The diffraction of light is manifested in the light waves bending around small obstacles, while deviations from the laws of geometric optics are observed. This also applies to light waves passing through a hole, for example, in a camera lens or through the pupil of an eye. There is a Fresnel and Fraunhofer diffraction. The differences consist in the magnitude of the distance between the light source, the obstacle and the screen on which the picture of this phenomenon is observed.
The place of diffraction in the general series of optical phenomena
The passage of light (and in general electromagnetic) waves through various inhomogeneous media is accompanied by the phenomena of their reflection, diffraction and refraction. When a wave reaches the boundary of two media, it is divided into a reflected one, which remains in the original medium, but with a change in the direction of propagation, and refracted, which passes through the boundary of the media, but also with a change in direction. Fresnel diffraction is the process of changing in the direction of a light wave when it encounters not the boundaries of two media, but some opaque obstacle with a hole (or without it, but small dimensions) in the same medium. The degree of diffraction increases with increasing length of the light wave.
Probably the first to observe the diffraction was Francesco Maria Grimaldi (April 2, 1618 - December 28, 1663), an Italian Jesuit priest and at the same time a mathematician and physicist who taught at a Jesuit college in Bologna. He devoted the second half of his life to the study of astronomy and optics.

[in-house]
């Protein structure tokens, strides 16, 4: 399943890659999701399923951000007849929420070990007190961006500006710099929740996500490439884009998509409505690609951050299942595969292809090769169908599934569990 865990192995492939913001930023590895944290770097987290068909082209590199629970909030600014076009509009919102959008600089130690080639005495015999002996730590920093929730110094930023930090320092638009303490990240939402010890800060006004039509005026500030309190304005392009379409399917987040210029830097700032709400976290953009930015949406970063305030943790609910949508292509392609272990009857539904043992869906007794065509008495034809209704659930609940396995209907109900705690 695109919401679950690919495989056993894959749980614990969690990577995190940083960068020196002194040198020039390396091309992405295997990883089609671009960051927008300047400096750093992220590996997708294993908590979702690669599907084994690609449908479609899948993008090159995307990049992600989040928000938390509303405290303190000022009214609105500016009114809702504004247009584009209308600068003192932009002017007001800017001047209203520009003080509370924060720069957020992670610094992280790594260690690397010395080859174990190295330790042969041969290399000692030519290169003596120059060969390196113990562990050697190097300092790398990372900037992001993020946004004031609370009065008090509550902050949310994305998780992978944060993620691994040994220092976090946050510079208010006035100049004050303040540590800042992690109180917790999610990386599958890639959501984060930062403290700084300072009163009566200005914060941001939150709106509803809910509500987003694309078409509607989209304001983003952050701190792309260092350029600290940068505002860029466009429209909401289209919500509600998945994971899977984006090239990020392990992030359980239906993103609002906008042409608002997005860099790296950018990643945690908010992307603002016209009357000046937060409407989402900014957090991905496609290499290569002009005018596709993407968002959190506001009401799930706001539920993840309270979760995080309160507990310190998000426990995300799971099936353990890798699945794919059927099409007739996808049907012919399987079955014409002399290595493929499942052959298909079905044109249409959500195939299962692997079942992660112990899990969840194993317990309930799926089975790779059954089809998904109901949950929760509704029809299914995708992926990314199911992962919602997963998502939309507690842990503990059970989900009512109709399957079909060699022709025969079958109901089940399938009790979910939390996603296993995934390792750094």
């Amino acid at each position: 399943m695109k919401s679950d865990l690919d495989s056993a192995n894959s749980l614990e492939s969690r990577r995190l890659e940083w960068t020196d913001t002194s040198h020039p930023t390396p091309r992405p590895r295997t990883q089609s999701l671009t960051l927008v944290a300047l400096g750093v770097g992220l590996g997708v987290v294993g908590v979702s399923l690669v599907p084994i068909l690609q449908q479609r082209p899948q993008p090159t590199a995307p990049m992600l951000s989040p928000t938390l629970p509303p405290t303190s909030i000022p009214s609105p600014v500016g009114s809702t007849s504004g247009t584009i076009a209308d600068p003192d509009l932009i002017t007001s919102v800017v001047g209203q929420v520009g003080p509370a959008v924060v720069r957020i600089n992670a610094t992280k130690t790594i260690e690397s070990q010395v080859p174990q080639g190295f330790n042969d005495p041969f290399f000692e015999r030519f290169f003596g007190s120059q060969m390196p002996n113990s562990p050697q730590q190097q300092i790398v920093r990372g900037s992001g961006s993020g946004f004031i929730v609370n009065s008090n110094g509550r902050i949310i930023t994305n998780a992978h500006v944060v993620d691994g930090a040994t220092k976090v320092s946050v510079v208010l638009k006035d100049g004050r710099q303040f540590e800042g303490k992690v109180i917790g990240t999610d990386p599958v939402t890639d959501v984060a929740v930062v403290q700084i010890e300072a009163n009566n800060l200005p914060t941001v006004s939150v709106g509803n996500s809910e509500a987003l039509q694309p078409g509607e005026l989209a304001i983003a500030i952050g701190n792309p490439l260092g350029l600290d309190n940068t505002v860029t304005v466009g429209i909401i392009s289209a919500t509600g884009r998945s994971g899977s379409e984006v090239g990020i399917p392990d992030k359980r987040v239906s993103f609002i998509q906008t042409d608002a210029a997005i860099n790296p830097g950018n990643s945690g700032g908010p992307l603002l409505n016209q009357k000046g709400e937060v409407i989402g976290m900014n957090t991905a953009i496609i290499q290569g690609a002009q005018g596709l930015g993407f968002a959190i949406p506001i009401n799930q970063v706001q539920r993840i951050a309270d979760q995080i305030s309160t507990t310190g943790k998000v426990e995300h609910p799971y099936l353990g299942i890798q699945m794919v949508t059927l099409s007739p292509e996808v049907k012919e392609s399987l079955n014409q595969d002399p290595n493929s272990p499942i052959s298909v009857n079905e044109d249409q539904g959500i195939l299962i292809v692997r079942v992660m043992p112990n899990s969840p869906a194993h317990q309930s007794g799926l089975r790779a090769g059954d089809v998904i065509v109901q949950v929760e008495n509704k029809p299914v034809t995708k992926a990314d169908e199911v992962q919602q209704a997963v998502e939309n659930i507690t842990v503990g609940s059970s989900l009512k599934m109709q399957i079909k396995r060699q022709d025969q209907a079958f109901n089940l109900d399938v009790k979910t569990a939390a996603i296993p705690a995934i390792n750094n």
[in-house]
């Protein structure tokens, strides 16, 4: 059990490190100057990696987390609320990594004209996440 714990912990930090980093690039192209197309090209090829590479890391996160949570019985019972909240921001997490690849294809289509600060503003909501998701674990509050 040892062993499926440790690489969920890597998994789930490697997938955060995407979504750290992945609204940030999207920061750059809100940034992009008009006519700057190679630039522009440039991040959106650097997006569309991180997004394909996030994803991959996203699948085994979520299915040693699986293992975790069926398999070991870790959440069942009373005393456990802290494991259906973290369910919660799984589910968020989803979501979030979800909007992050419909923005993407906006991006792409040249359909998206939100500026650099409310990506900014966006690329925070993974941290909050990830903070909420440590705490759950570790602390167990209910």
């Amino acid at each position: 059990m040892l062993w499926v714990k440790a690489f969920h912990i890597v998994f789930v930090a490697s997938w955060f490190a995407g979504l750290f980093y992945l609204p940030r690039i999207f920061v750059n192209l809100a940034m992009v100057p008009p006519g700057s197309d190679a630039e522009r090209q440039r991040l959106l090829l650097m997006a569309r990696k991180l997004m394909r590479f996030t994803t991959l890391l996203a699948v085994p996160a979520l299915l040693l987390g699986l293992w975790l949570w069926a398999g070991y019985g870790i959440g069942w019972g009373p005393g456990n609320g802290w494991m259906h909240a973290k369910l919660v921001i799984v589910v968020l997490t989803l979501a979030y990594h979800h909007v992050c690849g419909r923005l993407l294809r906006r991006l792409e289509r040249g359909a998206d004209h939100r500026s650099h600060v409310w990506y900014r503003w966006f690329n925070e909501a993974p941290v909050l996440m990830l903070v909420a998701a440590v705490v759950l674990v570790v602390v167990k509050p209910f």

Grimaldi was famous for his work entitled “The Physical Science of Light, Flowers and the Rainbow”, which was published in Bologna in 1665. Most of it consists of a tedious discussion of the nature of light from a theological point of view and today is of no interest. However, in addition, the book contains accounts of numerous experiments related to the diffraction of light rays.
Based on everyday experience, people in ancient times concluded that the rays of light spread in straight lines. After all, an object that is between, for example, a candle flame and a wall, casts a shadow with a sharp border, as if the direct rays of light break off on an opaque barrier.
However, the results of the experiments of Grimaldi contradicted these ideas established over thousands of years. It turns out that if you illuminate different objects through an obstacle with a small hole, then the shadows from them will not be the same as in the absence of an obstacle. It turned out that the light can change the direction of propagation and go around small obstacles.
How Fresnel diffraction was detected on a round hole
Grimaldi, passing the light of the sun into a dark room through a small hole (aperture), noticed that the width of the shadow of thin objects like needles and hair on the screen is much larger (as seen in the photo below) than it would be if the rays of light passed along straight lines.